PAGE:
‘Outlander’ Season 4, Episode 10: Not the Guy | Modern Society of USA

‘Outlander’ Season 4, Episode 10: Not the Guy

‘Outlander’ Season 4, Episode 10: Not the Guy

Brianna was never so compelling as when she cracked Jamie right in the face.

Her rape story line may never escape the shadow of the show’s reliance on sexual violence. That said, her early days at Fraser’s Ridge felt more like the beginning of a process than a bandage on a wound, suggesting “Outlander” was trying to make Brianna a full character at the center of this story, however belatedly. And this episode, she unleashes on Jamie and Ian in one of the more painful family scenes since the Fraser reunion.

It is part of a shift in Brianna’s arc. She has moved from dull horror to burning anger, confessing to Jamie that she dreams of murdering her rapist. Whatever that suggests for the long term, in the short term it’s clear that she is trying to come to terms with what happened. She declines to terminate the pregnancy on the slim chance it could be Roger’s, and yet her nightmares about Bonnet get worse.

But this family feud is also comeuppance for Jamie. And that’s rare enough to feel important.

Early in this episode, Jamie goes from “It’s not your fault, Brianna” to devil’s advocate on a dime, so he can goad her into attacking him. Then he pins her in a weirdly loaded sleeper hold and points out that she’s powerless to stop him from killing her. You know, to make her feel better. (The actual heart-to-heart that follows is honest and earnest, but it’s hard to forget that Jamie ran out of patience so fast that a father-daughter half-nelson seemed more expedient than a little more reassurance.)

It seems destined to come back and bite him — his confidence the sort that implodes. But on “Outlander,” Jamie is the hero, and he doesn’t tend to face a lot of pushback from characters he respects. Murtagh is still coming over for dinner without a word about how Jamie plans to handle his pledge to the Governor. So the most remarkable thing about this episode is that after Brianna and Claire find out Jamie and Ian dealt some secret violence to Roger, they get mad at Jamie — and stay mad.

Honestly, when Brianna castigates him, it is such a shock that it seems to shake the whole story for a moment. Her anger is the fury of someone deeply wronged — and that kind of anger is so rarely directed at Jamie that he seems to short out for a moment, struggling to comprehend the idea that he can’t immediately fix things. It unbalances him so much that in his confusion about the specifics of that night, he falls back on some views that sound distinctly 18th century: “You said he raped you of your virtue! I nearly killed a man. And to think, I was defending your honor!”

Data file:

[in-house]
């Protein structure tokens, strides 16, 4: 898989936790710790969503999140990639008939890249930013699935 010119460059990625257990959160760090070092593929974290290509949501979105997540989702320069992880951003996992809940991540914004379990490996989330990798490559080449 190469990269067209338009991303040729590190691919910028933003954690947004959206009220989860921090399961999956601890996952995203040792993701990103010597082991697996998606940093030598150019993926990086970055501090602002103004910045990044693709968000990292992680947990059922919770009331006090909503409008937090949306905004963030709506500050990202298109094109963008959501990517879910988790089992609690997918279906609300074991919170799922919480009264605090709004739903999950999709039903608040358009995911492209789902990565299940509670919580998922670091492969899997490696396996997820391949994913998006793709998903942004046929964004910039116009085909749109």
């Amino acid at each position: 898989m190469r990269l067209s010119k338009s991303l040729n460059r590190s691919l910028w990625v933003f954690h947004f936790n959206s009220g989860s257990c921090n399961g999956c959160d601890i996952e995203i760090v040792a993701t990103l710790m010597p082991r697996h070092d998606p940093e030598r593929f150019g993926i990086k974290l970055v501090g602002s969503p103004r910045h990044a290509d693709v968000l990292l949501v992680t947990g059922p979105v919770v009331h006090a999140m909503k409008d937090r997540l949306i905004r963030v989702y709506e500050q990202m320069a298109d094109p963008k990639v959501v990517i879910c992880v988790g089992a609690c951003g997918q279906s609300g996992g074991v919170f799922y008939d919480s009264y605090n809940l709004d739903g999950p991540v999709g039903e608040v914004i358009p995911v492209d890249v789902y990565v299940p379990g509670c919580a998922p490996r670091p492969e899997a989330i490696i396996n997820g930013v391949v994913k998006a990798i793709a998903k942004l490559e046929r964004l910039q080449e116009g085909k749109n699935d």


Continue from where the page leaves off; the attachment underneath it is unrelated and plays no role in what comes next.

It shouldn’t be a surprise that things deteriorate for him — Claire is furious at his lies, Brianna has some withering things to say about how they handled Roger, and Bonnet’s name shatters the last of the family peace. But “Outlander” doesn’t often make him face the music like this. “You do not get to be more angry than me,” Brianna snaps at her father, and it’s almost surreal how unsettled he is to hear it.

It’s the sort of fight that one hopes will be hard to resolve. Jamie says he is sorry, but the meat of his apology is a promise to get Roger back. It’s honorable enough, if self-serving. But it splits the family because pregnant Brianna can’t make the ride. And Claire is desperate to stay until Brianna makes no bones about how little she trusts the men. On top of her grief over leaving her daughter again, Claire is noticeably fed up with Jamie, who has some apologies left to make.

But Jamie’s parting words to Murtagh are an order to find Bonnet. He’s planning to do the same thing again — without asking Brianna what she wants, again. Fundamentally, then, he has learned nothing.

It will be very interesting to see what those consequences are. Things were a little charmed for Jamie this season: His marriage thrived, settling came easy, friends unerringly found him, and they flew under political radars. Now things are getting sticky, and the story is holding him to account. May it be as messy as it promises to be.

Other Gossip:

• Claire and Brianna reminiscing about things they miss was a sweet moment for them. (Though, in a show that tries to deal with sexual politics, it’s odd that there’s a bigger pang for peanut butter than say, basic rights.)

• “You will not forget, but time will let you heal.” This is an important concept for Brianna right now. Unfortunate that this seems more about Jamie’s hard-earned wisdom than about Brianna’s trauma.

• “My father would never have said the things you said to me. He was a good man.” Poignant and insightful, Brianna!

• “… You’re nothing but a savage.” Nope, revoked.

• Having Ian mention the Mohawk are “fierce, but honorable” and that “they adopt folk into their tribe” does not actually make up for a subplot full of nameless Mohawk slavers being cruel to their captives. “Outlander” has not done very much to fight or reexamine racist stereotypes of Native Americans this season, and this is not helping.

• Murtagh making a beeline outside at the start of the family breakdown is the most relatable thing that has ever happened on this show.

• Are they in a position to ask favors from Aunt Jocasta? (And Brianna, whose college roommate is a black woman, is willing to stay on a plantation? Awkward.)

• The cliffhanger of whether Roger vanished into the future feels suspenseful only if you wanted him to stick around. Bold assumption.

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